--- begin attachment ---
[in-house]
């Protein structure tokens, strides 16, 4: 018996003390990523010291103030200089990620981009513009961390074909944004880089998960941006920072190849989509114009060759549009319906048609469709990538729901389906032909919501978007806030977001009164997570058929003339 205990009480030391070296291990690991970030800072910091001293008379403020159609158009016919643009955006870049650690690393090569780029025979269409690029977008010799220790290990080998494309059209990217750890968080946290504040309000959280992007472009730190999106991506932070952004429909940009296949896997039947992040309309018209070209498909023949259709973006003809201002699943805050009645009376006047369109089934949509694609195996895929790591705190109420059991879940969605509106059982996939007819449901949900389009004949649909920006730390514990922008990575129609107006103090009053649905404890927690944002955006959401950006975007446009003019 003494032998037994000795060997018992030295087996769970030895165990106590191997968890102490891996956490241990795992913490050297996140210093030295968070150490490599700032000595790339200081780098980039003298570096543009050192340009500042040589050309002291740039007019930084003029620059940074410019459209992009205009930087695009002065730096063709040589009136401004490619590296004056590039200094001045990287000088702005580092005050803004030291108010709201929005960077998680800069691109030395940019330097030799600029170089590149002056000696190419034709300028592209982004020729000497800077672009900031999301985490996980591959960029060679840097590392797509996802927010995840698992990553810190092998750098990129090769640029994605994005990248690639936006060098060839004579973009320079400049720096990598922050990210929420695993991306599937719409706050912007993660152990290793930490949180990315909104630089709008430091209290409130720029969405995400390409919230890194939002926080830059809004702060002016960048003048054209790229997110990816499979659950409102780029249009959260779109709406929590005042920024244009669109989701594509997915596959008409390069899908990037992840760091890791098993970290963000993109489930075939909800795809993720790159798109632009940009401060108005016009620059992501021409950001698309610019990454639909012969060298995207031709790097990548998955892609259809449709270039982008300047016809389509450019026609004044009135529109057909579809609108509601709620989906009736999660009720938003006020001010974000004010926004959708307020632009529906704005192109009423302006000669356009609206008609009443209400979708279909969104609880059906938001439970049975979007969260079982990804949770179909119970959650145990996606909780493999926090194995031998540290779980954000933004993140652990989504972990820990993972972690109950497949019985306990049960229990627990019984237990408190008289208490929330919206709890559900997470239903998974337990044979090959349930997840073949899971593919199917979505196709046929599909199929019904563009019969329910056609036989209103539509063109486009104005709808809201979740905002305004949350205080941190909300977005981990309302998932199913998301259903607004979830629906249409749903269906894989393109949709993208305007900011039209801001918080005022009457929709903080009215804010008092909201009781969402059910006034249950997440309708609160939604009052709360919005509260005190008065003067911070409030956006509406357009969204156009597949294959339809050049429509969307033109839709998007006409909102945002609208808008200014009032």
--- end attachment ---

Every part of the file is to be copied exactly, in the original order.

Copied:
[in-house]
């Protein structure tokens, strides 16, 4: 018996003390990523010291103030200089990620981009513009961390074909944004880089998960941006920072190849989509114009060759549009319906048609469709990538729901389906032909919501978007806030977001009164997570058929003339 205990009480030391070296291990690991970030800072910091001293008379403020159609158009016919643009955006870049650690690393090569780029025979269409690029977008010799220790290990080998494309059209990217750890968080946290504040309000959280992007472009730190999106991506932070952004429909940009296949896997039947992040309309018209070209498909023949259709973006003809201002699943805050009645009376006047369109089934949509694609195996895929790591705190109420059991879940969605509106059982996939007819449901949900389009004949649909920006730390514990922008990575129609107006103090009053649905404890927690944002955006959401950006975007446009003019 003494032998037994000795060997018992030295087996769970030895165990106590191997968890102490891996956490241990795992913490050297996140210093030295968070150490490599700032000595790339200081780098980039003298570096543009050192340009500042040589050309002291740039007019930084003029620059940074410019459209992009205009930087695009002065730096063709040589009136401004490619590296004056590039200094001045990287000088702005580092005050803004030291108010709201929005960077998680800069691109030395940019330097030799600029170089590149002056000696190419034709300028592209982004020729000497800077672009900031999301985490996980591959960029060679840097590392797509996802927010995840698992990553810190092998750098990129090769640029994605994005990248690639936006060098060839004579973009320079400049720096990598922050990210929420695993991306599937719409706050912007993660152990290793930490949180990315909104630089709008430091209290409130720029969405995400390409919230890194939002926080830059809004702060002016960048003048054209790229997110990816499979659950409102780029249009959260779109709406929590005042920024244009669109989701594509997915596959008409390069899908990037992840760091890791098993970290963000993109489930075939909800795809993720790159798109632009940009401060108005016009620059992501021409950001698309610019990454639909012969060298995207031709790097990548998955892609259809449709270039982008300047016809389509450019026609004044009135529109057909579809609108509601709620989906009736999660009720938003006020001010974000004010926004959708307020632009529906704005192109009423302006000669356009609206008609009443209400979708279909969104609880059906938001439970049975979007969260079982990804949770179909119970959650145990996606909780493999926090194995031998540290779980954000933004993140652990989504972990820990993972972690109950497949019985306990049960229990627990019984237990408190008289208490929330919206709890559900997470239903998974337990044979090959349930997840073949899971593919199917979505196709046929599909199929019904563009019969329910056609036989209103539509063109486009104005709808809201979740905002305004949350205080941190909300977005981990309302998932199913998301259903607004979830629906249409749903269906894989393109949709993208305007900011039209801001918080005022009457929709903080009215804010008092909201009781969402059910006034249950997440309708609160939604009052709360919005509260005190008065003067911070409030956006509406357009969204156009597949294959339809050049429509969307033109839709998007006409909102945002609208808008200014009032």